🎩 What Magicians can teach us about Internal Communications
A Conversation with Rory Adams of One Ahead
This February, I had the incredible experience of participating in a fellowship with Substack. It brought together writers from around the world into cohorts. I was lucky to be matched with a brilliant international crew — Rory is one of those talented writers. I learned a lot from him, including the possibility of bringing a bit of magic to internal communications.
In This Edition
⭐ The philosophy of “show, don’t tell”
🪄 What All Hands can learn from the principles of magic
🐇 Skills from magic to help internal communications
I write magic for talented humans like Dynamo, Troy, Justin Willman, & Neil Patrick Harris. I’ve traveled the world writing telly magic for shows like Netflix’s Magic For Humans, ITV’s The Next Great Magician, & JSBC’s The Amazing Magicians, and more.
Now, I’m writing about writing magic in a weekly newsletter. I share closely-guarded magic consulting secrets like dual-reality, pre-show, mic-checks and instant-stooging. I break down TV magic shortcuts and reveal what really goes on behind the scenes of your favorite magic shows in One Ahead.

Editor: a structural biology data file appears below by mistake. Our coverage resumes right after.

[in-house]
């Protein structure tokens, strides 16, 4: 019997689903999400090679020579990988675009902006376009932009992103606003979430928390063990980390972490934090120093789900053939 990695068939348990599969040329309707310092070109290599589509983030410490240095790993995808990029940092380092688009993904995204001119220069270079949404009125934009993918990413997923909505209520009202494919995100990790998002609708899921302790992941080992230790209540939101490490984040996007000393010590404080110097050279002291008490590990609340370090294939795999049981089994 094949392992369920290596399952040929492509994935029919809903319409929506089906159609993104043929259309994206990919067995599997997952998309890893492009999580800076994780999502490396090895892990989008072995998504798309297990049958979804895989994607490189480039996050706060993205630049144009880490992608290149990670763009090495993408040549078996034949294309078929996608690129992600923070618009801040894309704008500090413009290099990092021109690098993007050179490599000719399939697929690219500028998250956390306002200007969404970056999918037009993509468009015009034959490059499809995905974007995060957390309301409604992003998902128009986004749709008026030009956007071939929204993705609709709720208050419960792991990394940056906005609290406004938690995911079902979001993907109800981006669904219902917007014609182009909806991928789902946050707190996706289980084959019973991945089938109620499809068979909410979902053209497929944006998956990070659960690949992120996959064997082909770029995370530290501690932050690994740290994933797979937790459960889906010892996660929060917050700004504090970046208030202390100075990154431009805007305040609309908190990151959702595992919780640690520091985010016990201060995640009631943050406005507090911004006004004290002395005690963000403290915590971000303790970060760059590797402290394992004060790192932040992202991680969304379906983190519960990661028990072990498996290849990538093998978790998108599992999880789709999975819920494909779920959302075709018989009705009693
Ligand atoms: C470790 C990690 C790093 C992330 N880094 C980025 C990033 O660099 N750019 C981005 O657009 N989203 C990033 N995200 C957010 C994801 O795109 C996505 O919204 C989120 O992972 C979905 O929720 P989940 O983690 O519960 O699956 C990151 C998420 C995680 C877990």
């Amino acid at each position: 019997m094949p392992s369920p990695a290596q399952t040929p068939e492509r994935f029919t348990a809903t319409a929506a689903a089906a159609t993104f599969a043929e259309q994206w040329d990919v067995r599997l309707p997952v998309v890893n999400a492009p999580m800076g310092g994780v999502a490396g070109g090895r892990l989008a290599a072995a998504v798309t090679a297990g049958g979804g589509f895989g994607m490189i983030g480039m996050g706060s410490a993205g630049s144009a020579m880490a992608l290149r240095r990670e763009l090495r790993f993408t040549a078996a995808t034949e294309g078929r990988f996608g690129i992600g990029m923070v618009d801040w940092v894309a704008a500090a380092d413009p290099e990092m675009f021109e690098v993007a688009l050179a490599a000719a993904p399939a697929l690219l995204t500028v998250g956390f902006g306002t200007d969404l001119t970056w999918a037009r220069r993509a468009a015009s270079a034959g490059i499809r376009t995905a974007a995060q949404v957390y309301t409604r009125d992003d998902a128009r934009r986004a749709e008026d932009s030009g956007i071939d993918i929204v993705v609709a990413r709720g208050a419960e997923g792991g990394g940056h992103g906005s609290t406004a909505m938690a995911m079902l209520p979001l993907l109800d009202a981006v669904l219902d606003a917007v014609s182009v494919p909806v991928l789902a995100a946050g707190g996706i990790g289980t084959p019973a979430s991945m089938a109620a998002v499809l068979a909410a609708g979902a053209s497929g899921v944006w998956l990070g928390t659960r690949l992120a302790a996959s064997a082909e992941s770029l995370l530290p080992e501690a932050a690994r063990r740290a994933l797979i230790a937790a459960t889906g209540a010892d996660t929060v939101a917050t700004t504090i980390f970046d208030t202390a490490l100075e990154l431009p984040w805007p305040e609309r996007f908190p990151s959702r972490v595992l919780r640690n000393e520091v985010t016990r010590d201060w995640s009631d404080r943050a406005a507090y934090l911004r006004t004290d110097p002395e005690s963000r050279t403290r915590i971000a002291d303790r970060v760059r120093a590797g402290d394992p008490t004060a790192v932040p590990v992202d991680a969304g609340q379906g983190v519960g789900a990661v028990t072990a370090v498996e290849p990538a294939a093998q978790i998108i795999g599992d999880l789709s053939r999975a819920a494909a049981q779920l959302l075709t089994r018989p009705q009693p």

What sparked your interest in magic?
When I was very young, I scaled this creaky ladder into the attic with my Grandad. He fetched out this shoebox of old magic tricks he had back when he was in the British Navy. That was what sparked my interest in magic! I've always been obsessed with what happens behind the scenes in a movie or if I go to a musical, I’m trying to see where props are coming from behind the curtain onto the stage.
My main passion is television. When I left school, I pursued magic television. It’s quite a unique niche. I got really lucky writing for magic television shows around the world. It’s similar to how most comedy shows have comedy writers. Even when you see someone like David Blaine, on his show, he has a team around to help him write the magic!
What are a few projects you are particularly proud of working on?